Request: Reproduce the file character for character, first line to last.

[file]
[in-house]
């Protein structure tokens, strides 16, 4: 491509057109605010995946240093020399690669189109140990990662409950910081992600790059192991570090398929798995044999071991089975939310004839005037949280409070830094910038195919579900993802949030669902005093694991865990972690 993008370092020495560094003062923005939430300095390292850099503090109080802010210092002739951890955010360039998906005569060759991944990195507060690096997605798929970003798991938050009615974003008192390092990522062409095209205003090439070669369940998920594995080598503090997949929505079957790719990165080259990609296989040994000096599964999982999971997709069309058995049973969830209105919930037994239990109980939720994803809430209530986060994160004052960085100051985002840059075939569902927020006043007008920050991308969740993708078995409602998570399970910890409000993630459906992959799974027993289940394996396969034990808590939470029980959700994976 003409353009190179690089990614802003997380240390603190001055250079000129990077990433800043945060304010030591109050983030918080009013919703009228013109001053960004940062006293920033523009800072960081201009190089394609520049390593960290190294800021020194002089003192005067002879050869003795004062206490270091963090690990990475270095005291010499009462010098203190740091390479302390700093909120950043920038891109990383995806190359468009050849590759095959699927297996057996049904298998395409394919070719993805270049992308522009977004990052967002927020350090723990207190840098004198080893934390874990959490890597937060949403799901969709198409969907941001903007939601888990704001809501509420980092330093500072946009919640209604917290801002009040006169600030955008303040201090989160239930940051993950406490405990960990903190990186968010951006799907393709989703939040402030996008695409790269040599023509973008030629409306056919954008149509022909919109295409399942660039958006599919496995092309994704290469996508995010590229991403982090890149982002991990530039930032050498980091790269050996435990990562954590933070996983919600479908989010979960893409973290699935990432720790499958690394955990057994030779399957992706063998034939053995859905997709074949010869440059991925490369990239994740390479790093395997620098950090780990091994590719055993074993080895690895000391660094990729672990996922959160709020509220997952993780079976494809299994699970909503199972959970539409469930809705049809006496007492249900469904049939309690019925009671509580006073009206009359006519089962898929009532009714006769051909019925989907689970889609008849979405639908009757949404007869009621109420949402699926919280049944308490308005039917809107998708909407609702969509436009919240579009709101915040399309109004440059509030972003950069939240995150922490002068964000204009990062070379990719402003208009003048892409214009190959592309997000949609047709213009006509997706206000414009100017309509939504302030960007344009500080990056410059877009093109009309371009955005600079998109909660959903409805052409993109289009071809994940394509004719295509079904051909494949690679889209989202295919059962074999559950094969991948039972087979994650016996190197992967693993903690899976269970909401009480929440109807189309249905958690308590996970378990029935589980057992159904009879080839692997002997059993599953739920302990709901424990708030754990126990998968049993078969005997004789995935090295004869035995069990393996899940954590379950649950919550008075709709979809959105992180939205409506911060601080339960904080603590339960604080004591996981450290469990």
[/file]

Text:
[in-house]
């Protein structure tokens, strides 16, 4: 491509057109605010995946240093020399690669189109140990990662409950910081992600790059192991570090398929798995044999071991089975939310004839005037949280409070830094910038195919579900993802949030669902005093694991865990972690 993008370092020495560094003062923005939430300095390292850099503090109080802010210092002739951890955010360039998906005569060759991944990195507060690096997605798929970003798991938050009615974003008192390092990522062409095209205003090439070669369940998920594995080598503090997949929505079957790719990165080259990609296989040994000096599964999982999971997709069309058995049973969830209105919930037994239990109980939720994803809430209530986060994160004052960085100051985002840059075939569902927020006043007008920050991308969740993708078995409602998570399970910890409000993630459906992959799974027993289940394996396969034990808590939470029980959700994976 003409353009190179690089990614802003997380240390603190001055250079000129990077990433800043945060304010030591109050983030918080009013919703009228013109001053960004940062006293920033523009800072960081201009190089394609520049390593960290190294800021020194002089003192005067002879050869003795004062206490270091963090690990990475270095005291010499009462010098203190740091390479302390700093909120950043920038891109990383995806190359468009050849590759095959699927297996057996049904298998395409394919070719993805270049992308522009977004990052967002927020350090723990207190840098004198080893934390874990959490890597937060949403799901969709198409969907941001903007939601888990704001809501509420980092330093500072946009919640209604917290801002009040006169600030955008303040201090989160239930940051993950406490405990960990903190990186968010951006799907393709989703939040402030996008695409790269040599023509973008030629409306056919954008149509022909919109295409399942660039958006599919496995092309994704290469996508995010590229991403982090890149982002991990530039930032050498980091790269050996435990990562954590933070996983919600479908989010979960893409973290699935990432720790499958690394955990057994030779399957992706063998034939053995859905997709074949010869440059991925490369990239994740390479790093395997620098950090780990091994590719055993074993080895690895000391660094990729672990996922959160709020509220997952993780079976494809299994699970909503199972959970539409469930809705049809006496007492249900469904049939309690019925009671509580006073009206009359006519089962898929009532009714006769051909019925989907689970889609008849979405639908009757949404007869009621109420949402699926919280049944308490308005039917809107998708909407609702969509436009919240579009709101915040399309109004440059509030972003950069939240995150922490002068964000204009990062070379990719402003208009003048892409214009190959592309997000949609047709213009006509997706206000414009100017309509939504302030960007344009500080990056410059877009093109009309371009955005600079998109909660959903409805052409993109289009071809994940394509004719295509079904051909494949690679889209989202295919059962074999559950094969991948039972087979994650016996190197992967693993903690899976269970909401009480929440109807189309249905958690308590996970378990029935589980057992159904009879080839692997002997059993599953739920302990709901424990708030754990126990998968049993078969005997004789995935090295004869035995069990393996899940954590379950649950919550008075709709979809959105992180939205409506911060601080339960904080603590339960604080004591996981450290469990």